Now more than ever, the mixologists, bar owners, brewers and vintners serving up your favorite drinks in LA are likely to be women.
In general, women are underrepresented in the industry’s top jobs. They make up 4% of C-suite positions in the $350 billion wine and spirits industry, they are sole owners of just 2.9% of craft breweries, and only 14% of winemakers at California’s thousands of wineries are female.
But those numbers are changing, especially here in LA. As the ranks of women grow, they are leveraging their support networks to demand fair pay, challenging cultural norms, and looking for ways to create opportunities for others.
“There's a lot of creative energy here and a lot of creative women,” says mixologist Danielle Motor. “They're at the height of their game here.”
Meet the women influencing LA’s alcoholic beverage scene:
Sabrina Minks started working in the hospitality industry at age 16 and got into cocktail waitressing on the Sunset Strip. The culture of abuse by customers sent her looking for bartending shifts.
“I was tired of getting manhandled by dudes and feeling like I didn't have any autonomy over my space,” says Minks. “I wanted to have a physical boundary from dudes as a young woman.”
Minks and her business partner, Danielle Motor, now run the events and cocktail consulting business Sunset Boulevardier. Together they’ve developed menus and done staff training at places like the Proper Hotel in Downtown LA, and the Hollywood bar the Hungry Cat. They are leveraging their support network, built up over their decades of combined experience, to demand being paid as much as men for the same work.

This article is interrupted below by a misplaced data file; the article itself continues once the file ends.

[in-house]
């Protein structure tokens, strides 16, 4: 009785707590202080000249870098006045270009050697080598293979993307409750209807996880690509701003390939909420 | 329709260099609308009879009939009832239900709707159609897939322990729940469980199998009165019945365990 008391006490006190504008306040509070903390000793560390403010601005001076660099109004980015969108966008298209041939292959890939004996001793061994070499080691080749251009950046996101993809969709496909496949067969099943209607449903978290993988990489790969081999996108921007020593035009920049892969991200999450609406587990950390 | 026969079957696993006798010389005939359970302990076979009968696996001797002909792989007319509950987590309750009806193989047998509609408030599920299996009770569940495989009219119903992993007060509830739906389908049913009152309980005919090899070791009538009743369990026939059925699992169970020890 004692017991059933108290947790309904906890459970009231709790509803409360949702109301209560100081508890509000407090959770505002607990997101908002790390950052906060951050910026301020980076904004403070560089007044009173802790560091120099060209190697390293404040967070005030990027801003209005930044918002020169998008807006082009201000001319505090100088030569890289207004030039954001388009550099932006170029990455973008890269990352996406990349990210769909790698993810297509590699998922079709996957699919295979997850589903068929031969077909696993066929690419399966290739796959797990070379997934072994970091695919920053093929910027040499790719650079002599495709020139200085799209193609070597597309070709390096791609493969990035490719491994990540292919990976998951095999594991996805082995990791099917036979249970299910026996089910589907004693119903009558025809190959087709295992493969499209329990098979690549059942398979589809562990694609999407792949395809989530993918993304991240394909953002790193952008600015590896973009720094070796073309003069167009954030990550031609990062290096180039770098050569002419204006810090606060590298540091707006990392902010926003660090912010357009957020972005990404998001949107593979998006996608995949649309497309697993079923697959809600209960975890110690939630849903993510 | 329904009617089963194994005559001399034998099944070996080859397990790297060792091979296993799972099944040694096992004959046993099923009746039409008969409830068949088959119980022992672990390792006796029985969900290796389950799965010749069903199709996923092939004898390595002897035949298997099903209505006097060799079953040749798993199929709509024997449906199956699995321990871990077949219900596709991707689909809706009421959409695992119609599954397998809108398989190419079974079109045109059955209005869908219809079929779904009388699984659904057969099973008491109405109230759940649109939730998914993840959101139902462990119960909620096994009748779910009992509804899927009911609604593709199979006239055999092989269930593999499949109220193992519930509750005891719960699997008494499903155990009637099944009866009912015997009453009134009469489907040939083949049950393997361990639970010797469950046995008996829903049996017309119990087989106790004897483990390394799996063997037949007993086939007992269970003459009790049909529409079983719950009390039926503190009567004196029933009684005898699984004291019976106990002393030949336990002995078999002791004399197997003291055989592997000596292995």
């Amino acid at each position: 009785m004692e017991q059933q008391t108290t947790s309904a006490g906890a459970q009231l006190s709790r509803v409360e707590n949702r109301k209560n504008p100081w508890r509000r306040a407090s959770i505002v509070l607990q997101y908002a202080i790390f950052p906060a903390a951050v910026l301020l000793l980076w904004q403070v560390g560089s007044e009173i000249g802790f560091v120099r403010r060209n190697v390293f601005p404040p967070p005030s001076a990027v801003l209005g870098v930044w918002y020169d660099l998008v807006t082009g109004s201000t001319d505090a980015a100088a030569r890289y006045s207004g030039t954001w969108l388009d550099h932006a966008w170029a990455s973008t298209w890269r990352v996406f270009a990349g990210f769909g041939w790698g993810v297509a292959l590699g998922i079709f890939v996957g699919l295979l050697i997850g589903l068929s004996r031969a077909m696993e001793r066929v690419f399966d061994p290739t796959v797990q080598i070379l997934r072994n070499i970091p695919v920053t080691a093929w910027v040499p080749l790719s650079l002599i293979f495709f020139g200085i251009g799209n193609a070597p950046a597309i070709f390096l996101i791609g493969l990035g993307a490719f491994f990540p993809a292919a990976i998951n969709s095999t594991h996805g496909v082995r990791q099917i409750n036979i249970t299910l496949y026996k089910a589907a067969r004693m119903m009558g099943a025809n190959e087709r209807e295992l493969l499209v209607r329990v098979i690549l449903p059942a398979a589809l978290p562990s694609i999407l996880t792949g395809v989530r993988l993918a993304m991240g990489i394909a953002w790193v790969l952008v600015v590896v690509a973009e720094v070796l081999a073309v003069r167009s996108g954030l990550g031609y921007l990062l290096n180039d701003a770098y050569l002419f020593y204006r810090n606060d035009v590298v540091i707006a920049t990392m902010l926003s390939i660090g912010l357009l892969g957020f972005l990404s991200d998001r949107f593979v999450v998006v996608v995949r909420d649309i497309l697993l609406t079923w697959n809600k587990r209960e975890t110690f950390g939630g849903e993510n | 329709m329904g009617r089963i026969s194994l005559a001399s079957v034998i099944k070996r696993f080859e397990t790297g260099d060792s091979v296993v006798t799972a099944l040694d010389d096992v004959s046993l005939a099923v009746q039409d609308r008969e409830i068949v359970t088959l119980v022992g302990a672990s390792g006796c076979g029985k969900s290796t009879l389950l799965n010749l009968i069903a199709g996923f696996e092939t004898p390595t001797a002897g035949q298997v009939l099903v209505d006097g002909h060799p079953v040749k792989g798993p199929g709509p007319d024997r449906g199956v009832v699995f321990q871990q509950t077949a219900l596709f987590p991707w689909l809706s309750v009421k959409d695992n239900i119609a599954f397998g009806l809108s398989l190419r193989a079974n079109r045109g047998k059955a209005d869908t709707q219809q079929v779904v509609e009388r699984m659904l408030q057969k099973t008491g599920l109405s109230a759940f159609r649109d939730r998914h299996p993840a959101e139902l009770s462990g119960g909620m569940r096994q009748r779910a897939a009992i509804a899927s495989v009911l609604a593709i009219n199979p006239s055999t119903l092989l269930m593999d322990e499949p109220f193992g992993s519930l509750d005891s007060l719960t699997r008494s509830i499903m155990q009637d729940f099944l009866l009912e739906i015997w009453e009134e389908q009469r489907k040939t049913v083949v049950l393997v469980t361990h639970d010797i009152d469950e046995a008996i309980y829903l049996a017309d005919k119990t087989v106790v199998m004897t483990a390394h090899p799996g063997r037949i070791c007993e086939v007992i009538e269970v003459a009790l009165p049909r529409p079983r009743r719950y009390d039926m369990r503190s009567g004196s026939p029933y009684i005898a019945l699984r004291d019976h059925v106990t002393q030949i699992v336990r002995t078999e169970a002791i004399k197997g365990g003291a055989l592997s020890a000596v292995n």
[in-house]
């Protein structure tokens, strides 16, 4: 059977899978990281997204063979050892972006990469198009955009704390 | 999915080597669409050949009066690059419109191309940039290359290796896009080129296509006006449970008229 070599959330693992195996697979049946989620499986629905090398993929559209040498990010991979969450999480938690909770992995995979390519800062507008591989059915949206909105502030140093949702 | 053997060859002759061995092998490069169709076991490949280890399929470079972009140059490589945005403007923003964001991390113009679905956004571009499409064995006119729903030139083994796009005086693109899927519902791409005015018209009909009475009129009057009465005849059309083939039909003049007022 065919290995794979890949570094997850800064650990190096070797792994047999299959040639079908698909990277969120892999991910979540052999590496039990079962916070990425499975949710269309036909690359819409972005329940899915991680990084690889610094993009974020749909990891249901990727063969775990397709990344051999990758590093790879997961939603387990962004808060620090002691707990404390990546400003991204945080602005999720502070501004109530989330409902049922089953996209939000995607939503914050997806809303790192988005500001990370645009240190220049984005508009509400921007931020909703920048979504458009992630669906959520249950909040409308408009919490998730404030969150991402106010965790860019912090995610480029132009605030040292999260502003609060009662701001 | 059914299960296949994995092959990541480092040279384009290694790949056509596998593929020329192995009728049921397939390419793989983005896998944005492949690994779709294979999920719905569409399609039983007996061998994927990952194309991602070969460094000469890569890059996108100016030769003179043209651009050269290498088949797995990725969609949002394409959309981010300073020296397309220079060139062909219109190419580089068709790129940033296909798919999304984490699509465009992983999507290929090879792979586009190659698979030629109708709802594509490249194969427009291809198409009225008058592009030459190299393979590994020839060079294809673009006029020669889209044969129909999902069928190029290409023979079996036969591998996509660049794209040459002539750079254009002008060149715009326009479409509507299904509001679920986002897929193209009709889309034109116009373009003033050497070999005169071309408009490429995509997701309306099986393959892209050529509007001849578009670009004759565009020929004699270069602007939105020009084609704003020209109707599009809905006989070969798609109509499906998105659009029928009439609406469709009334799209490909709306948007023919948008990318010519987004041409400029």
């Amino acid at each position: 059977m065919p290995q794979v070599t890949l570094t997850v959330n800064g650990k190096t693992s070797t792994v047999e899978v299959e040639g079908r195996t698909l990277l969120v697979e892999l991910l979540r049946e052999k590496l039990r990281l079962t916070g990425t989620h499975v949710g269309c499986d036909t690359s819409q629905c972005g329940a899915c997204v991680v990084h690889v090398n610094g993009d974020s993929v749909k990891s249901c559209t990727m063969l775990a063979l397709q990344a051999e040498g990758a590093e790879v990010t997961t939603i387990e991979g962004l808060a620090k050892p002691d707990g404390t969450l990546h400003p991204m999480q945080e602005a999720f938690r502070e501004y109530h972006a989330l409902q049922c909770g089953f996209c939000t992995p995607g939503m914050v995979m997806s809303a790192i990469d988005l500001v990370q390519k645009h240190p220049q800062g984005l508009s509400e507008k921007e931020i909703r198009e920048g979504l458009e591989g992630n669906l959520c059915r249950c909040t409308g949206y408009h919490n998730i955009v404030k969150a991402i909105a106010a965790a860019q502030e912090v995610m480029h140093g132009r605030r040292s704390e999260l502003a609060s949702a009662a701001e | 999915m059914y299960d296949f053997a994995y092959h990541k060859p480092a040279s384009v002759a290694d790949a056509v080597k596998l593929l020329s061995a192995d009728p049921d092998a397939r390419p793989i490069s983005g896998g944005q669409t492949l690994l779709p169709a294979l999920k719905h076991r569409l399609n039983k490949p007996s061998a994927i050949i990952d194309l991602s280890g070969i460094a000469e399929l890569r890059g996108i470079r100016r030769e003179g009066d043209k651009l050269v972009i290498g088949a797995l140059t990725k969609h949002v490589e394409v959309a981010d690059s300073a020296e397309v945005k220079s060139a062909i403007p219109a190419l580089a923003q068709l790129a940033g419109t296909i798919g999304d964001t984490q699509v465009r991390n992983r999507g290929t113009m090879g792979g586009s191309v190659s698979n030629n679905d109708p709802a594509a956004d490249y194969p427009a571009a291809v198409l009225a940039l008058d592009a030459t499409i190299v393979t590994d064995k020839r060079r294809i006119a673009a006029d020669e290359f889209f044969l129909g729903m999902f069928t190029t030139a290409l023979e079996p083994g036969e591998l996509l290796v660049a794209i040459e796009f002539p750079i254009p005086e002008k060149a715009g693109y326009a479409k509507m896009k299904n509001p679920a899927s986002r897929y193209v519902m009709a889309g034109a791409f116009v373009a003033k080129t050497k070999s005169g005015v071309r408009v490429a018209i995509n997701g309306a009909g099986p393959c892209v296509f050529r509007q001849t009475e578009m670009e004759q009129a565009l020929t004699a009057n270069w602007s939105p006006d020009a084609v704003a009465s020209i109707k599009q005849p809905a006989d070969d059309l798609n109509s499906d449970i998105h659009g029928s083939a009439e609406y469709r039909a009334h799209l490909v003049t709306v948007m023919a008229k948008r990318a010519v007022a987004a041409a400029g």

When Sabrina Minks was new to cocktail consulting, she charged what she thought her time was worth. Then she found out from a friend she had been undercutting herself by almost 400%, losing out on tens of thousands of dollars. She says these days she is open about money and encourages others to talk about their earnings “so that we're able to make what we should be making.”
During the #MeToo movement in 2017, Lauren Trickett teamed up with other women in LA to expose abuses by several big players in the alcohol industry. These days Trickett uses her role as a brand ambassador to mentor others by offering a listening ear and help with resumes. In the process, she is creating the safe and inclusive environment she wishes existed when she started out.
“The more and more women uplift each other and communicate with each other about the struggle that we are having, and even the good things that you're having, the more that's going to help the growth,” says Trickett.
When she opened Novacane Bar in Huntington Park, Angie Belin Martinez knew she wanted to create a culture of safety and respect for employees — about half of whom are women. When she sees her bartenders struggling to deal with challenging customers, she says she gives the women a pep talk showering them with positive affirmations, like “you are amazing, you're strong, you're beautiful,” says Martinez.
She extends the same attitude to all her customers, especially women and members of the LGBTQ+ community. “They know we have eyes on them,” says Martinez. “We just don't put up with [harassment].”
Martinez knows what to look for because her dad owned several paisa bars in South LA, where she grew up. She describes their vibe as “machismo,” where female cocktail waitresses, bartenders and dancers were not taken seriously. Even today, she says, customers sometimes react with shock that she is the owner of her bar. A recent customer asked her four times, “‘So you really are the owner? Like you really are the owner?’ I'm like, ‘Yes. Yes,’” recalls Martinez.
Fortunately, Martinez says she grew up with strong role models that make it possible to politely shrug off these comments. “My grandma always taught me to be chingonas,” says Martinez. “So many women in this industry, that's what we are: chingonas.”
Fifteen years ago, Morgan McLachlan traded a career as a camera woman in Hollywood for the equally male-dominated world of craft distilling. Now she is the master distiller behind Amass, a brand of spirits, and De Soi, Katy Perry’s non-alcoholic aperitif. McLachlan says entering the industry as a woman was a real “journey into the unknown.”